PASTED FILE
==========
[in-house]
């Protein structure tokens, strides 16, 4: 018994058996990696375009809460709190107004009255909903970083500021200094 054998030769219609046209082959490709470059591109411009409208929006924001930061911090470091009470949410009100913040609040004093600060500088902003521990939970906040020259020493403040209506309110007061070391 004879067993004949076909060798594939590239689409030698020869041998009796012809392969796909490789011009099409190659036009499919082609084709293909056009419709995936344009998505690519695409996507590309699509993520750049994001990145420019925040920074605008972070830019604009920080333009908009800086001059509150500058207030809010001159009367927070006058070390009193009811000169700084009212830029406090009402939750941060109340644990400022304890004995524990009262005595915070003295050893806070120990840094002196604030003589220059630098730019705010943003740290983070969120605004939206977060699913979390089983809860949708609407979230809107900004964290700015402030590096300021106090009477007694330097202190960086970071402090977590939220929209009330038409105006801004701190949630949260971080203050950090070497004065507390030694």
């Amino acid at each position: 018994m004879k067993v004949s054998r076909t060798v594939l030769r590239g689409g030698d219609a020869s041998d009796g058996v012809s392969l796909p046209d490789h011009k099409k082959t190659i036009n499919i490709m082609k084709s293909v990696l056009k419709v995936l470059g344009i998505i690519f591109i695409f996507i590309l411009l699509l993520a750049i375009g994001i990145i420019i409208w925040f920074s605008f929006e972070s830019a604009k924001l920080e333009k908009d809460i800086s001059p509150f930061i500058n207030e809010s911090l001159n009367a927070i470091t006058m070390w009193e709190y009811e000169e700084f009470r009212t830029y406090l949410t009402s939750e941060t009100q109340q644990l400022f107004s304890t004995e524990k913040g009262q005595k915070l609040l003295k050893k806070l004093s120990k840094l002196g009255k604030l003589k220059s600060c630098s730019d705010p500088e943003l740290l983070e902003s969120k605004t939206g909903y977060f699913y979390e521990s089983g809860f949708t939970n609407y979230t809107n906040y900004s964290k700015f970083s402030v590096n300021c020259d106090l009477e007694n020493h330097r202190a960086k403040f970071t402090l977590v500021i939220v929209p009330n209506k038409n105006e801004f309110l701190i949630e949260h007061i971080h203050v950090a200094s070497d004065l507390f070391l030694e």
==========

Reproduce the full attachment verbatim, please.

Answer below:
[in-house]
């Protein structure tokens, strides 16, 4: 018994058996990696375009809460709190107004009255909903970083500021200094 054998030769219609046209082959490709470059591109411009409208929006924001930061911090470091009470949410009100913040609040004093600060500088902003521990939970906040020259020493403040209506309110007061070391 004879067993004949076909060798594939590239689409030698020869041998009796012809392969796909490789011009099409190659036009499919082609084709293909056009419709995936344009998505690519695409996507590309699509993520750049994001990145420019925040920074605008972070830019604009920080333009908009800086001059509150500058207030809010001159009367927070006058070390009193009811000169700084009212830029406090009402939750941060109340644990400022304890004995524990009262005595915070003295050893806070120990840094002196604030003589220059630098730019705010943003740290983070969120605004939206977060699913979390089983809860949708609407979230809107900004964290700015402030590096300021106090009477007694330097202190960086970071402090977590939220929209009330038409105006801004701190949630949260971080203050950090070497004065507390030694």
């Amino acid at each position: 018994m004879k067993v004949s054998r076909t060798v594939l030769r590239g689409g030698d219609a020869s041998d009796g058996v012809s392969l796909p046209d490789h011009k099409k082959t190659i036009n499919i490709m082609k084709s293909v990696l056009k419709v995936l470059g344009i998505i690519f591109i695409f996507i590309l411009l699509l993520a750049i375009g994001i990145i420019i409208w925040f920074s605008f929006e972070s830019a604009k924001l920080e333009k908009d809460i800086s001059p509150f930061i500058n207030e809010s911090l001159n009367a927070i470091t006058m070390w009193e709190y009811e000169e700084f009470r009212t830029y406090l949410t009402s939750e941060t009100q109340q644990l400022f107004s304890t004995e524990k913040g009262q005595k915070l609040l003295k050893k806070l004093s120990k840094l002196g009255k604030l003589k220059s600060c630098s730019d705010p500088e943003l740290l983070e902003s969120k605004t939206g909903y977060f699913y979390e521990s089983g809860f949708t939970n609407y979230t809107n906040y900004s964290k700015f970083s402030v590096n300021c020259d106090l009477e007694n020493h330097r202190a960086k403040f970071t402090l977590v500021i939220v929209p009330n209506k038409n105006e801004f309110l701190i949630e949260h007061i971080h203050v950090a200094s070497d004065l507390f070391l030694e």